• John F. Kennedy’s 1963 Televised Address to the Nation on Civil Rights – transcript of the speech (The JFK Library)
  • A report from Roger Mudd, a broadcast journalist who was a correspondent and anchor for CBS News
  • Dan Rather, CBS news correspondent, interview with CBS newsman Nelson Benton, who was in Tuscaloosa and gave a description of events on June 11.
  • Interview with Atlanta Constitution editor Ralph McGill in Washington with Charles Von Friend, CBS News Washington correspondent
  • Interview with Gunnar Myrdal, Swedish Nobel laureate, economist and sociologist, whose book “An American Dilemma: The Negro Problem and Modern Democracy,” is considered a classic in sociology.

A Confrontation for Integration at The University of Alabama (The Grio/YouTube)

Recommended Reading


  • “Opening the Doors: The Desegregation of the University of Alabama and the Fight for Civil Rights in Tuscaloosa” by B.J. Hollars
  • “The Schoolhouse Door: Segregation’s Last Stand at the University of Alabama” by E. Culpepper Clark

The Tuscaloosa News Archives

June 11, 1963

  • University Showdown at Hand
  • Price of Peace Major Concern of Businessmen (AP Jack Stillman)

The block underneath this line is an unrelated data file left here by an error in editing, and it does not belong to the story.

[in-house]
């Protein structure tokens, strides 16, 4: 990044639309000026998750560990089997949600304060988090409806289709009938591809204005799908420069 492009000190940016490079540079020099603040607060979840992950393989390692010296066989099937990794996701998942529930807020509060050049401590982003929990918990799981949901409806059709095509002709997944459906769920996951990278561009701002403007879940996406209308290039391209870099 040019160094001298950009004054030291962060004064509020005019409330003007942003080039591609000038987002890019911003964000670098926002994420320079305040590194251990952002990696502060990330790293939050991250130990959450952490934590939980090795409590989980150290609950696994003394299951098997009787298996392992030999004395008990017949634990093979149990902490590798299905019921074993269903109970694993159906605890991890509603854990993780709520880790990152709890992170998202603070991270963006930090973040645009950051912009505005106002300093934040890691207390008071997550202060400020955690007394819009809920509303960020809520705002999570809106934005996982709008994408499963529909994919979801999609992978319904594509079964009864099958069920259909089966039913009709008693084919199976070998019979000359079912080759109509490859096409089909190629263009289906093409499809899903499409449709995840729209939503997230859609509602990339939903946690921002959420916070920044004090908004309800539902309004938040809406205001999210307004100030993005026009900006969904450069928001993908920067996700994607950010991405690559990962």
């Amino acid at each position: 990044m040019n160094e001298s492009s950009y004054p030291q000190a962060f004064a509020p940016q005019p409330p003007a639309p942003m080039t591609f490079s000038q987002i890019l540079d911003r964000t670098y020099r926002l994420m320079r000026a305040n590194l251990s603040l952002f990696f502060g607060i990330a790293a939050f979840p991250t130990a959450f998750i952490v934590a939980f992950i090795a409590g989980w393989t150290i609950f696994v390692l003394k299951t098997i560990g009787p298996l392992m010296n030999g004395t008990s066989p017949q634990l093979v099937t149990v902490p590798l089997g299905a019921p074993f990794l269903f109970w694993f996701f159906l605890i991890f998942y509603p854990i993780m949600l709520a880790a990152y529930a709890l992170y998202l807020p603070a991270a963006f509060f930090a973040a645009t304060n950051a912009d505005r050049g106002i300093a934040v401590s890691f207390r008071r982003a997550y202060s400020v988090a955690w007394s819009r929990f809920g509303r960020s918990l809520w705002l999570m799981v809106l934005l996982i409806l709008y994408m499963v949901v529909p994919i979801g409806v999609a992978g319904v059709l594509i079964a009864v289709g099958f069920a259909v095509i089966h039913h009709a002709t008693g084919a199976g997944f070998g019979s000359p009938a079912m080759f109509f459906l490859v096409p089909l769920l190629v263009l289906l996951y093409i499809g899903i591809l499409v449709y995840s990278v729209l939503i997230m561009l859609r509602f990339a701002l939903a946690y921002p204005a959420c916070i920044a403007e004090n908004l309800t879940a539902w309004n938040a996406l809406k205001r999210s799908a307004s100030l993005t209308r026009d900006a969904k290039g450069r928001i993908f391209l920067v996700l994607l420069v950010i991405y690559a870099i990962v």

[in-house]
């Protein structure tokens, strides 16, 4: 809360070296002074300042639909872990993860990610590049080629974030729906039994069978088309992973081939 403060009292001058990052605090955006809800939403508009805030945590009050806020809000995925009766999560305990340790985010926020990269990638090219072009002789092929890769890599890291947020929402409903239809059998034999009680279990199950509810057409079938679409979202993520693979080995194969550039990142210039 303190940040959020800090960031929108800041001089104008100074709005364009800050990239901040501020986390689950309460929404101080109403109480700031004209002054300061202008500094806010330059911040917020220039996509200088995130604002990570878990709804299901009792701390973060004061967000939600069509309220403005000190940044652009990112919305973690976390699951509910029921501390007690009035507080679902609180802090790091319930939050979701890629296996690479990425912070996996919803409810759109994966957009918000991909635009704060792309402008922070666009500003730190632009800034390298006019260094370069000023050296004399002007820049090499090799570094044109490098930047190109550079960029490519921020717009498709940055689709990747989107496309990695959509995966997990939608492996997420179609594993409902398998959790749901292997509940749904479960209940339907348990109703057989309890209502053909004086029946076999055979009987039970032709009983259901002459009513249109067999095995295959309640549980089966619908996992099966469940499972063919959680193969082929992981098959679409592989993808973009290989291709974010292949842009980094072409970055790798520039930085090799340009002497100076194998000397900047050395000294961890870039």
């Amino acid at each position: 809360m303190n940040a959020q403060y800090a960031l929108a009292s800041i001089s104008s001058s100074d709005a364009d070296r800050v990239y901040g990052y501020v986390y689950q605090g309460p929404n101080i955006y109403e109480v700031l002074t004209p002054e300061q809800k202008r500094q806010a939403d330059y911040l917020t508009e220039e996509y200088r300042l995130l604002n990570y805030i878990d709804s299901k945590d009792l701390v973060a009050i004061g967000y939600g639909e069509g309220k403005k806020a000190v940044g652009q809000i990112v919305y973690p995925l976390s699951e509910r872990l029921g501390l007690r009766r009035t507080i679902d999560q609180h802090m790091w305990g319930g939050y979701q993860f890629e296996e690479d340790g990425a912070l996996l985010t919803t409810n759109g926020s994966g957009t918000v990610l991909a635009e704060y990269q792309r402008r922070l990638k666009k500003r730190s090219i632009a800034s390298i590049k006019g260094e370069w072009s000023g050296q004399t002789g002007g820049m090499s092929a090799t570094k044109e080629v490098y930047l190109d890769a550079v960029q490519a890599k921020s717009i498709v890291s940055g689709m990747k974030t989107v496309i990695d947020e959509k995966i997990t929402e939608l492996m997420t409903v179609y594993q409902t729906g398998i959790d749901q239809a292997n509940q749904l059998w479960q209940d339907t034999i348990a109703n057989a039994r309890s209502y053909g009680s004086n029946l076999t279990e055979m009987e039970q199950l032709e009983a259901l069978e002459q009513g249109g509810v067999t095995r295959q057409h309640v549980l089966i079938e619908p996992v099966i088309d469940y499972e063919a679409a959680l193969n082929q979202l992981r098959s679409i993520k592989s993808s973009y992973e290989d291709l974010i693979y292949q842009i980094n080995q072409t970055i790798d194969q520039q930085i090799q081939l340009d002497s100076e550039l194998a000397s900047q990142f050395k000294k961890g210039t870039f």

• Wallace Prepares to Stand in Door (TNews Dick Looser)
  • No Legal Leg to Stand on, Wallace Told
  • By Student Leaders Negroes Described as ‘Stoic,’ Congenial
  • UA Newspaper Supports Mixing on Moral Grounds
  • JFK Federalizes State Guard After Governor Blocks Mixing
  • Wallace’s Statement at Foster
  • Will be Enrolled, Says U.S. Official
  • This is the Text of Proclamation (President John F. Kennedy’)
  • Don’t Have Any Legal Legs to Stand on, Wallace Told
  • For Negroes, Marshals It was a Quiet Trip into Tuscaloosa

June 12, 1963

  • Talks to Nation, President Outlines Rights Proposals
  • 2 Negroes Begin Capstone Classes
  • Classes Started, UA Quiet
  • Local Guardsmen Assigned UA Duty
  • No Guns Fired, No Rocks Thrown, But Old Flavor to Federal Victory at UA
  • Some Officers Leaving Duty at UA Campus
  • No Arrests
  • City Returns to ‘Normal’ After Mixing
  • Violence Absent from UA Scene
  • Wallace’s Stand not Likely to Bring Prosecution by U.S.
  • Governor’s Stand at UA Labeled a Political Blunder
  • A Crisis Passes Peacefully
  • Registration Takes Only 15 Minutes
  • Tuscaloosa Keeping Quiet About Situation
  • Students Mildly Surprised by Gov. Wallace’s Action

June 13, 1963

  • Solons Praise Wallace Stand at University
  • UA Atmosphere Friendlier, Report 2 Negro Students
  • Shelton Says Klan to Fight Mixing on Economic Front
  • Roadblocks Gone from UA Campus
  • Kennedy Praises City in UA Case

Sept. 20, 1963

  • Negro Enrolls at University; Quiet Reported

May 30, 1965

  • Commencement 1965 (Editorial)
  • Grads Told Solutions Lie With Majority in Middle